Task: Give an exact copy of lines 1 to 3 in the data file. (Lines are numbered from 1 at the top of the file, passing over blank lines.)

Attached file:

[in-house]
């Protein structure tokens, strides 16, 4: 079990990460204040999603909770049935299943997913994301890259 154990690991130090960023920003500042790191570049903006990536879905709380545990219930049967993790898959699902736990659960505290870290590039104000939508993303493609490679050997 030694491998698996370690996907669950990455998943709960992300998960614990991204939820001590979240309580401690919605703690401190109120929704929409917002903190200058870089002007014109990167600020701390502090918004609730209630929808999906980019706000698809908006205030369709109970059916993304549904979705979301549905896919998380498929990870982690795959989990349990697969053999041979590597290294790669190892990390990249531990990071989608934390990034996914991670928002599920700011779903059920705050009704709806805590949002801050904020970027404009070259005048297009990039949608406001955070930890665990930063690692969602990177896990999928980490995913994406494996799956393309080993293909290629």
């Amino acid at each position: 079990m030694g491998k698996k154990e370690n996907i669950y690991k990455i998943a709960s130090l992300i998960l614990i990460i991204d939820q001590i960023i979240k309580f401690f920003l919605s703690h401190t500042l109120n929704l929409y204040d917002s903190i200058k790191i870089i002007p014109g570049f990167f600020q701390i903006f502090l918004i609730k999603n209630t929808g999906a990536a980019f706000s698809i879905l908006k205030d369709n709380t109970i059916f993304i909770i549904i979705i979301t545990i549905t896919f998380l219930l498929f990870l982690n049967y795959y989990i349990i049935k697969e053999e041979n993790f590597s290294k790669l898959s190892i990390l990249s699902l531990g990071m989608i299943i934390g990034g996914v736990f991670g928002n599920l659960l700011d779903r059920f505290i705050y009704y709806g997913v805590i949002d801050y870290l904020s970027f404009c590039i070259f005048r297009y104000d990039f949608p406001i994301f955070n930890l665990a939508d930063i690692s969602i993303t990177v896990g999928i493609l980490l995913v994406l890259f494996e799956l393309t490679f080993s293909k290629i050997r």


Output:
[in-house]
């Protein structure tokens, strides 16, 4: 079990990460204040999603909770049935299943997913994301890259 154990690991130090960023920003500042790191570049903006990536879905709380545990219930049967993790898959699902736990659960505290870290590039104000939508993303493609490679050997 030694491998698996370690996907669950990455998943709960992300998960614990991204939820001590979240309580401690919605703690401190109120929704929409917002903190200058870089002007014109990167600020701390502090918004609730209630929808999906980019706000698809908006205030369709109970059916993304549904979705979301549905896919998380498929990870982690795959989990349990697969053999041979590597290294790669190892990390990249531990990071989608934390990034996914991670928002599920700011779903059920705050009704709806805590949002801050904020970027404009070259005048297009990039949608406001955070930890665990930063690692969602990177896990999928980490995913994406494996799956393309080993293909290629």
């Amino acid at each position: 079990m030694g491998k698996k154990e370690n996907i669950y690991k990455i998943a709960s130090l992300i998960l614990i990460i991204d939820q001590i960023i979240k309580f401690f920003l919605s703690h401190t500042l109120n929704l929409y204040d917002s903190i200058k790191i870089i002007p014109g570049f990167f600020q701390i903006f502090l918004i609730k999603n209630t929808g999906a990536a980019f706000s698809i879905l908006k205030d369709n709380t109970i059916f993304i909770i549904i979705i979301t545990i549905t896919f998380l219930l498929f990870l982690n049967y795959y989990i349990i049935k697969e053999e041979n993790f590597s290294k790669l898959s190892i990390l990249s699902l531990g990071m989608i299943i934390g990034g996914v736990f991670g928002n599920l659960l700011d779903r059920f505290i705050y009704y709806g997913v805590i949002d801050y870290l904020s970027f404009c590039i070259f005048r297009y104000d990039f949608p406001i994301f955070n930890l665990a939508d930063i690692s969602i993303t990177v896990g999928i493609l980490l995913v994406l890259f494996e799956l393309t490679f080993s293909k290629i050997r």